So be it.

Amen.

15 February 2010

Once a year, much?

I come here more often than you would think, since I never add anything new. I come to visit the blogs in my sidebar. I come to reread what I wanted you to read about my life. Sometimes I reread your comments. But more often than not, I simply ponder what it means to put something into the ether and know that people will either read it or not. Will comment or not. Will care or not.

For a long time, this place was about a certain exhibitionism, a place to give my words a home and to combat isolation. It was a place to work out some of my angst and confusion. A place to make some small, albeit anonymous, wholeness out of the fragments. I do not live an ordinary life. Ordinary does not suit me.

The closer I get to my truths, the harder it is to want to breathe them out into the world. The more content I become with my complexity, the less I know how to write about it. The more I know my audience (the more you all know me) the less I want to say.

This is the opposite of my experience as a preacher. The better I know my congregation, the more I listen for the Spirit, the deeper I understand myself-- the more I have to say. Then I go out and say it in front of God and the world. Here, I hide. Ironically, I hide mostly because of what the "church" would do if it put my name with my experience and tried to square it all up with their rules. Go figure.

My last entry was at the precipice of Lent. Day after tomorrow, I will participate in the same ritual. The smudge of ashes, the call to live a faithful life transformed by grace and defined by the movement of the Spirit. I will hope to be changed by the ritual and by my own earnest seeking. I will try to open myself again to be changed by God ... and I will stumble along the same road as yesterday: earnest, sometimes repentant, hopeful, inspired, deeply conscious, and sometimes entirely unconscious. In this way, we are all alike.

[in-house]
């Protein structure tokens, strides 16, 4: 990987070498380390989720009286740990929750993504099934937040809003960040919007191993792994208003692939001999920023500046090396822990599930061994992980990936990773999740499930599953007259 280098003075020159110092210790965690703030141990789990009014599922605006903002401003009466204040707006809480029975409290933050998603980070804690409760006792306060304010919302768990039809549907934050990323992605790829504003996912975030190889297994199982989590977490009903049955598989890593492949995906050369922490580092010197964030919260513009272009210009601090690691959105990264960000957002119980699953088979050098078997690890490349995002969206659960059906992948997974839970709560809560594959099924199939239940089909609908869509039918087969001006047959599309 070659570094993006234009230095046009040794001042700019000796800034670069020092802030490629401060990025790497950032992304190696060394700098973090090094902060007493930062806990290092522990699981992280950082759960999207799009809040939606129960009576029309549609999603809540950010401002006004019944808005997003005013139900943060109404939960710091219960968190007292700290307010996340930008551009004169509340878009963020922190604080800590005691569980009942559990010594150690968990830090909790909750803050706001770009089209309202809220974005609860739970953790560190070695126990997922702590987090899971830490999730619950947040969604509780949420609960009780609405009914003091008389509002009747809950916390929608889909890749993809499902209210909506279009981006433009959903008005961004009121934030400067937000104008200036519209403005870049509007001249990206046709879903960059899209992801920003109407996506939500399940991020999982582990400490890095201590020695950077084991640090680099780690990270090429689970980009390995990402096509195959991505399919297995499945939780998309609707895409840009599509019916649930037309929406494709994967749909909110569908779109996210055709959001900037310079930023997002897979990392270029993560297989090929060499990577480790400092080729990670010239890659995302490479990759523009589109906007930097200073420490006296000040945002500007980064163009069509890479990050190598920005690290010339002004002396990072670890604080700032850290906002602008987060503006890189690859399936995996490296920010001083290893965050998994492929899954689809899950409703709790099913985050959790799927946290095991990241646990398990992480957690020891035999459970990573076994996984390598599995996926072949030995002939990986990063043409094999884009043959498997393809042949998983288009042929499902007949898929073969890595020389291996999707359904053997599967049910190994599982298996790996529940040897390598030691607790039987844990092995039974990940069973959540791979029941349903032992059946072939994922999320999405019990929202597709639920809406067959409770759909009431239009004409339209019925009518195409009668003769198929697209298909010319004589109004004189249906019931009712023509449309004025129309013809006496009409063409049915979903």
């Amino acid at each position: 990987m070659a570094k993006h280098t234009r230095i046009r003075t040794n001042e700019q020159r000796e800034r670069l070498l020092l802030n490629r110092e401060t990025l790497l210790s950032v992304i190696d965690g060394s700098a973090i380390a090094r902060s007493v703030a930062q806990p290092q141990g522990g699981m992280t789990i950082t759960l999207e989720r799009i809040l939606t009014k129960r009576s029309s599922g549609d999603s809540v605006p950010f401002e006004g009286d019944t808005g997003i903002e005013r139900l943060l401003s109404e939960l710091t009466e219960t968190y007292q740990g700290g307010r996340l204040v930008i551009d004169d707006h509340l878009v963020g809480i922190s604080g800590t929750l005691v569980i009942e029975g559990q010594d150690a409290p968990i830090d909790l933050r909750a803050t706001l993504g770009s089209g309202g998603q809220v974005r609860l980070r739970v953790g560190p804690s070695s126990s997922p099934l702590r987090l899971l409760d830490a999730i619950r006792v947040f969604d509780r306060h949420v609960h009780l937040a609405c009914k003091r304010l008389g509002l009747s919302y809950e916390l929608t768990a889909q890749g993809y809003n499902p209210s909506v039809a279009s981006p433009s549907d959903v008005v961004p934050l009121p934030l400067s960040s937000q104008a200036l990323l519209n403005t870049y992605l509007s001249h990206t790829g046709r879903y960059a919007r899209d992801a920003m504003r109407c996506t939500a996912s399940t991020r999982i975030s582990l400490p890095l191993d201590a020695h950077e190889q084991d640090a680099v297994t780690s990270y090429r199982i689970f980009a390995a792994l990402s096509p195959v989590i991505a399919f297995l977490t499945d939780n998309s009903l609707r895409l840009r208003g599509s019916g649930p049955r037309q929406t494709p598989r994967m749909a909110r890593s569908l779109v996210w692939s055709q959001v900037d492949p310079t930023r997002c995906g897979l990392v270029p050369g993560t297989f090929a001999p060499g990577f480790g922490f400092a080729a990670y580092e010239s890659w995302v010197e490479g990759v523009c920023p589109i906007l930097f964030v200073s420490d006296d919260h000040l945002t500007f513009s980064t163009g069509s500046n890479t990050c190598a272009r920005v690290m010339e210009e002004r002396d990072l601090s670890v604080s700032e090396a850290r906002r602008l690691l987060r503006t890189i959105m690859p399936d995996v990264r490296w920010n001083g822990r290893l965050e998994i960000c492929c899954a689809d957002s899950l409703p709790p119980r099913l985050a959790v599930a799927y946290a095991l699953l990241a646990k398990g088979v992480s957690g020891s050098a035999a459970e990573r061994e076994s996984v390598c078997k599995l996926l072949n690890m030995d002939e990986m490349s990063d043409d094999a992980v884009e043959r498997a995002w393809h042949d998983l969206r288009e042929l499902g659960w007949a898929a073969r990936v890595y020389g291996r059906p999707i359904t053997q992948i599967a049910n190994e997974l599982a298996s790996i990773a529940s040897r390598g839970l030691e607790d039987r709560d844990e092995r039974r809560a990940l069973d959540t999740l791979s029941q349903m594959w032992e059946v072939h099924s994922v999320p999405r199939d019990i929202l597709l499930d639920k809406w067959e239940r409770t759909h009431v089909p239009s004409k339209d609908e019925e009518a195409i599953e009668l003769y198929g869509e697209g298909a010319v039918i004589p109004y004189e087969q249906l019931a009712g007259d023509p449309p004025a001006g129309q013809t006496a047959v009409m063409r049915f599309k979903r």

From dust have we come, to dust shall we return.

26 February 2009

real life stuff

Lent is here again. I was smudged with ashes last night, preached a sermon, felt inadequate. I didn't feel inadequate because of the day, though maybe I should. Rather, last night I felt inadequate to my task as priest/pastor/preacher. That doesn't happen to me very often anymore. I love my work and it seems to love me. Once in a rare while, though, it all feels a little foreign and I feel ill-at-ease. Last night was one of those insecure nights.

One of my most beloved parishioners is in the hospital. She is 73 years young and a tap dancer. I believe she is dying. I hate this. Today, looking at her bloated, ventilated, overly hydrated body, I cried. Her vitals were a little more stable than they have been but they cannot wean her from the ventilator and she is still unconscious. She went in with a bowel problem and was diagnosed with a giant case of pneumonia in the ER. One whole lung is full of the disease. Next thing we know she's unconscious and hanging by a thread, a beautiful silken thread, but a tiny thread all the same.

Larry is on a tear again. He's manic and struggling hard. He is having significant urology problems and has managed to offend nearly every urologist who takes Medicare in this area. He needs help so badly. I keep trying to intervene and he keeps spewing his colorful, angry vitriol everywhere. The worse his problem gets, the more angry he is.... it is a vicious cycle. I am not sure what to do to help. But I want to so badly. Today I called around to doctors begging them to take him as a patient.